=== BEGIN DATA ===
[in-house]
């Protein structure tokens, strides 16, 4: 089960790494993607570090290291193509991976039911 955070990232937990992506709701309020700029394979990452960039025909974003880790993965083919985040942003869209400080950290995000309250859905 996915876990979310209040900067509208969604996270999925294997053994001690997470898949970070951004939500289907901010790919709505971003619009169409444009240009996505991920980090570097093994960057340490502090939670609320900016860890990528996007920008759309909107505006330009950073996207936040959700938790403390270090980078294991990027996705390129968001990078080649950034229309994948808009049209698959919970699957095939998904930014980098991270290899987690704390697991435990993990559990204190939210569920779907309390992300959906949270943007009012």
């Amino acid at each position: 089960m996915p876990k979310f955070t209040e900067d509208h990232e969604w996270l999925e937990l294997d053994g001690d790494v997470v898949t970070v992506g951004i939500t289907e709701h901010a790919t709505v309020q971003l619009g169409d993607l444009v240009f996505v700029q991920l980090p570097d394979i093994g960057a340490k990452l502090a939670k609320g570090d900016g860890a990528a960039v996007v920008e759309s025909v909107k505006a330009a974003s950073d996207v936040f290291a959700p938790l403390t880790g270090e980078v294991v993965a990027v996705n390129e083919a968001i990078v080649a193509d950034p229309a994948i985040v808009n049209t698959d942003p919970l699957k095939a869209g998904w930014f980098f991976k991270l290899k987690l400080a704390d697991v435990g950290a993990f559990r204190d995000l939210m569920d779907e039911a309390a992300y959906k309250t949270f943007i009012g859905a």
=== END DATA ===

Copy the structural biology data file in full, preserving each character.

[in-house]
């Protein structure tokens, strides 16, 4: 089960790494993607570090290291193509991976039911 955070990232937990992506709701309020700029394979990452960039025909974003880790993965083919985040942003869209400080950290995000309250859905 996915876990979310209040900067509208969604996270999925294997053994001690997470898949970070951004939500289907901010790919709505971003619009169409444009240009996505991920980090570097093994960057340490502090939670609320900016860890990528996007920008759309909107505006330009950073996207936040959700938790403390270090980078294991990027996705390129968001990078080649950034229309994948808009049209698959919970699957095939998904930014980098991270290899987690704390697991435990993990559990204190939210569920779907309390992300959906949270943007009012």
């Amino acid at each position: 089960m996915p876990k979310f955070t209040e900067d509208h990232e969604w996270l999925e937990l294997d053994g001690d790494v997470v898949t970070v992506g951004i939500t289907e709701h901010a790919t709505v309020q971003l619009g169409d993607l444009v240009f996505v700029q991920l980090p570097d394979i093994g960057a340490k990452l502090a939670k609320g570090d900016g860890a990528a960039v996007v920008e759309s025909v909107k505006a330009a974003s950073d996207v936040f290291a959700p938790l403390t880790g270090e980078v294991v993965a990027v996705n390129e083919a968001i990078v080649a193509d950034p229309a994948i985040v808009n049209t698959d942003p919970l699957k095939a869209g998904w930014f980098f991976k991270l290899k987690l400080a704390d697991v435990g950290a993990f559990r204190d995000l939210m569920d779907e039911a309390a992300y959906k309250t949270f943007i009012g859905a």